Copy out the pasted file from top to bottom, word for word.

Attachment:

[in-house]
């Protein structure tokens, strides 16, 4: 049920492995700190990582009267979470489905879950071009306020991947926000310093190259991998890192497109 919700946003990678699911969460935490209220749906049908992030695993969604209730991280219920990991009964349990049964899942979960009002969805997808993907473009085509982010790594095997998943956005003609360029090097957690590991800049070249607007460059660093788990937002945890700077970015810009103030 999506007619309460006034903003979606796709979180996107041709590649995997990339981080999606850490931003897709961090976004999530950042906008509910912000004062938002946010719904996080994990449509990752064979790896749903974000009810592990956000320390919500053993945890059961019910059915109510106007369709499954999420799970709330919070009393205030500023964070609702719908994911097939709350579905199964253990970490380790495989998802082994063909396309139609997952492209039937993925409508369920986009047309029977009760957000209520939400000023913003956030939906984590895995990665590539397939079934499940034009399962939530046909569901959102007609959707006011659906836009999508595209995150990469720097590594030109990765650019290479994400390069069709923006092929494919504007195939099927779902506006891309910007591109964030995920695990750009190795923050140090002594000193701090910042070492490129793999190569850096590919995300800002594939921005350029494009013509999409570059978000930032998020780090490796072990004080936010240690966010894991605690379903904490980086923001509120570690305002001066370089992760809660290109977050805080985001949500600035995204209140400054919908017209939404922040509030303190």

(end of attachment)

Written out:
[in-house]
């Protein structure tokens, strides 16, 4: 049920492995700190990582009267979470489905879950071009306020991947926000310093190259991998890192497109 919700946003990678699911969460935490209220749906049908992030695993969604209730991280219920990991009964349990049964899942979960009002969805997808993907473009085509982010790594095997998943956005003609360029090097957690590991800049070249607007460059660093788990937002945890700077970015810009103030 999506007619309460006034903003979606796709979180996107041709590649995997990339981080999606850490931003897709961090976004999530950042906008509910912000004062938002946010719904996080994990449509990752064979790896749903974000009810592990956000320390919500053993945890059961019910059915109510106007369709499954999420799970709330919070009393205030500023964070609702719908994911097939709350579905199964253990970490380790495989998802082994063909396309139609997952492209039937993925409508369920986009047309029977009760957000209520939400000023913003956030939906984590895995990665590539397939079934499940034009399962939530046909569901959102007609959707006011659906836009999508595209995150990469720097590594030109990765650019290479994400390069069709923006092929494919504007195939099927779902506006891309910007591109964030995920695990750009190795923050140090002594000193701090910042070492490129793999190569850096590919995300800002594939921005350029494009013509999409570059978000930032998020780090490796072990004080936010240690966010894991605690379903904490980086923001509120570690305002001066370089992760809660290109977050805080985001949500600035995204209140400054919908017209939404922040509030303190």